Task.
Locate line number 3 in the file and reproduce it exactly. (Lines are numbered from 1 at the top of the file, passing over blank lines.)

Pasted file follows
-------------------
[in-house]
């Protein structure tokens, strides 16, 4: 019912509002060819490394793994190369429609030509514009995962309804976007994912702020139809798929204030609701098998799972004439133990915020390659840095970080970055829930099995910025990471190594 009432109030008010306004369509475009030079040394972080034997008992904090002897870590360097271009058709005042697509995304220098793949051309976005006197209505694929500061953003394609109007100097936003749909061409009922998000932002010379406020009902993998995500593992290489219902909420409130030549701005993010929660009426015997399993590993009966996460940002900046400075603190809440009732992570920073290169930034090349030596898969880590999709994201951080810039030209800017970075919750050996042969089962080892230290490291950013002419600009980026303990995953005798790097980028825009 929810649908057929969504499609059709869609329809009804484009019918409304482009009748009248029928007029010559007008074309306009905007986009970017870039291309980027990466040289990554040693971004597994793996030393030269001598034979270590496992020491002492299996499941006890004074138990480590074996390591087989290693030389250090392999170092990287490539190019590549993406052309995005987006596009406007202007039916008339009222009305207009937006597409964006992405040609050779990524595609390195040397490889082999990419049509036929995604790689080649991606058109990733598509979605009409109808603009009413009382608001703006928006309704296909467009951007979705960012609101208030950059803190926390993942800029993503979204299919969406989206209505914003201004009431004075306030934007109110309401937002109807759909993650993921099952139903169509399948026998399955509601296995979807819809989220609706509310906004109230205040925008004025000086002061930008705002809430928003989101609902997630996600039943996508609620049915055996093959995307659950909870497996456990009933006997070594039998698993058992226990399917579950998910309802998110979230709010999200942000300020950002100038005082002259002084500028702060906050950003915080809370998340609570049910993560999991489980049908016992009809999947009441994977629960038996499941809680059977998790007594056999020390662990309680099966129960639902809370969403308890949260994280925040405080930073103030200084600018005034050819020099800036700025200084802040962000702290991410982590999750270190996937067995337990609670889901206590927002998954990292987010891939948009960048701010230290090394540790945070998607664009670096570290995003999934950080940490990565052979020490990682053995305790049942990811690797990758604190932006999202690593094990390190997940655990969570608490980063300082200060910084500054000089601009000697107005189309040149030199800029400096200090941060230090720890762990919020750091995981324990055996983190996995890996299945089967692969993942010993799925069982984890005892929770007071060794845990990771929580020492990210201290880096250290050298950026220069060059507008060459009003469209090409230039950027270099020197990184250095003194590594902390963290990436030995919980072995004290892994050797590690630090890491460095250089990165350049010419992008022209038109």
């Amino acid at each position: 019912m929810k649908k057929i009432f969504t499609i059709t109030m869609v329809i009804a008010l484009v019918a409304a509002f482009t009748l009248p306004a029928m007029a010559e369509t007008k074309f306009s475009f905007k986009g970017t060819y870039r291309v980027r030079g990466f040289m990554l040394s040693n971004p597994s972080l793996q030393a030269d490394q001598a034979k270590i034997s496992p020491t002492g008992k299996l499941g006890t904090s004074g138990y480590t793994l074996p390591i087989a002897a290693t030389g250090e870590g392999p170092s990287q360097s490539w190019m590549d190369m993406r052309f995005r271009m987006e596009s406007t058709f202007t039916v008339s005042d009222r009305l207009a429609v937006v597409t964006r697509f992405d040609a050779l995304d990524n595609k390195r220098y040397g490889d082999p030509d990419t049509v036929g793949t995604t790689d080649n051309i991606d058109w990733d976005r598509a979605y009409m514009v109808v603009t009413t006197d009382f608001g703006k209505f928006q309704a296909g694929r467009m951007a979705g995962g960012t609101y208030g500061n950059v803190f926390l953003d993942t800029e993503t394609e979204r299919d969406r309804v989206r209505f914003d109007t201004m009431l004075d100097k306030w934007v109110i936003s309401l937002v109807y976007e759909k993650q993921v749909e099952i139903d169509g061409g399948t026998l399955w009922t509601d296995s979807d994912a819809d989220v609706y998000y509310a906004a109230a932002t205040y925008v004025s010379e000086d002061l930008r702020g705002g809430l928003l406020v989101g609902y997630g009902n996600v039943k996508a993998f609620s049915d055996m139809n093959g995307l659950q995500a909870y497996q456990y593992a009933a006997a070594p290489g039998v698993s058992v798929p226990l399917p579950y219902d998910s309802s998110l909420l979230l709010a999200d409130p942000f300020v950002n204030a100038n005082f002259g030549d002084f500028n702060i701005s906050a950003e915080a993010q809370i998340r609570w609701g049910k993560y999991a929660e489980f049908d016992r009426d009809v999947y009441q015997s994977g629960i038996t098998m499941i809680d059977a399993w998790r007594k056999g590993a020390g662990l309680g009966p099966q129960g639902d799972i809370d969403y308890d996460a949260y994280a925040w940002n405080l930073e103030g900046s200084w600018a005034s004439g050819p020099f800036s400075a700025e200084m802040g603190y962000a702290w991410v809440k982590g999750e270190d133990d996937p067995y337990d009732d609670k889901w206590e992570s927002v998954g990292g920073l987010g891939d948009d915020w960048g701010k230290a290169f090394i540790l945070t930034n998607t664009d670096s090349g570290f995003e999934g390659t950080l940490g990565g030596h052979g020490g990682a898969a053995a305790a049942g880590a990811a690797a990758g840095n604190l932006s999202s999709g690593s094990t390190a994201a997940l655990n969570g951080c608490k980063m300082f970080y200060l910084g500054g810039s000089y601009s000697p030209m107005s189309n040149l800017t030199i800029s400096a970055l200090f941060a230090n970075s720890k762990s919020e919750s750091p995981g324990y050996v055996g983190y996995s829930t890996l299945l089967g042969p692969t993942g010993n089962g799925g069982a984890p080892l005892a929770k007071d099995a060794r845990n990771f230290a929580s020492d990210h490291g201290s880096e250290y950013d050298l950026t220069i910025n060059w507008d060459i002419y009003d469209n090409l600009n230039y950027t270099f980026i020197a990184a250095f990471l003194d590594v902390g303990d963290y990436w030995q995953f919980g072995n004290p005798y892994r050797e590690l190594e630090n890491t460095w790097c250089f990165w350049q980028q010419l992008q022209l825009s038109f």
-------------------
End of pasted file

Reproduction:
């Amino acid at each position: 019912m929810k649908k057929i009432f969504t499609i059709t109030m869609v329809i009804a008010l484009v019918a409304a509002f482009t009748l009248p306004a029928m007029a010559e369509t007008k074309f306009s475009f905007k986009g970017t060819y870039r291309v980027r030079g990466f040289m990554l040394s040693n971004p597994s972080l793996q030393a030269d490394q001598a034979k270590i034997s496992p020491t002492g008992k299996l499941g006890t904090s004074g138990y480590t793994l074996p390591i087989a002897a290693t030389g250090e870590g392999p170092s990287q360097s490539w190019m590549d190369m993406r052309f995005r271009m987006e596009s406007t058709f202007t039916v008339s005042d009222r009305l207009a429609v937006v597409t964006r697509f992405d040609a050779l995304d990524n595609k390195r220098y040397g490889d082999p030509d990419t049509v036929g793949t995604t790689d080649n051309i991606d058109w990733d976005r598509a979605y009409m514009v109808v603009t009413t006197d009382f608001g703006k209505f928006q309704a296909g694929r467009m951007a979705g995962g960012t609101y208030g500061n950059v803190f926390l953003d993942t800029e993503t394609e979204r299919d969406r309804v989206r209505f914003d109007t201004m009431l004075d100097k306030w934007v109110i936003s309401l937002v109807y976007e759909k993650q993921v749909e099952i139903d169509g061409g399948t026998l399955w009922t509601d296995s979807d994912a819809d989220v609706y998000y509310a906004a109230a932002t205040y925008v004025s010379e000086d002061l930008r702020g705002g809430l928003l406020v989101g609902y997630g009902n996600v039943k996508a993998f609620s049915d055996m139809n093959g995307l659950q995500a909870y497996q456990y593992a009933a006997a070594p290489g039998v698993s058992v798929p226990l399917p579950y219902d998910s309802s998110l909420l979230l709010a999200d409130p942000f300020v950002n204030a100038n005082f002259g030549d002084f500028n702060i701005s906050a950003e915080a993010q809370i998340r609570w609701g049910k993560y999991a929660e489980f049908d016992r009426d009809v999947y009441q015997s994977g629960i038996t098998m499941i809680d059977a399993w998790r007594k056999g590993a020390g662990l309680g009966p099966q129960g639902d799972i809370d969403y308890d996460a949260y994280a925040w940002n405080l930073e103030g900046s200084w600018a005034s004439g050819p020099f800036s400075a700025e200084m802040g603190y962000a702290w991410v809440k982590g999750e270190d133990d996937p067995y337990d009732d609670k889901w206590e992570s927002v998954g990292g920073l987010g891939d948009d915020w960048g701010k230290a290169f090394i540790l945070t930034n998607t664009d670096s090349g570290f995003e999934g390659t950080l940490g990565g030596h052979g020490g990682a898969a053995a305790a049942g880590a990811a690797a990758g840095n604190l932006s999202s999709g690593s094990t390190a994201a997940l655990n969570g951080c608490k980063m300082f970080y200060l910084g500054g810039s000089y601009s000697p030209m107005s189309n040149l800017t030199i800029s400096a970055l200090f941060a230090n970075s720890k762990s919020e919750s750091p995981g324990y050996v055996g983190y996995s829930t890996l299945l089967g042969p692969t993942g010993n089962g799925g069982a984890p080892l005892a929770k007071d099995a060794r845990n990771f230290a929580s020492d990210h490291g201290s880096e250290y950013d050298l950026t220069i910025n060059w507008d060459i002419y009003d469209n090409l600009n230039y950027t270099f980026i020197a990184a250095f990471l003194d590594v902390g303990d963290y990436w030995q995953f919980g072995n004290p005798y892994r050797e590690l190594e630090n890491t460095w790097c250089f990165w350049q980028q010419l992008q022209l825009s038109f």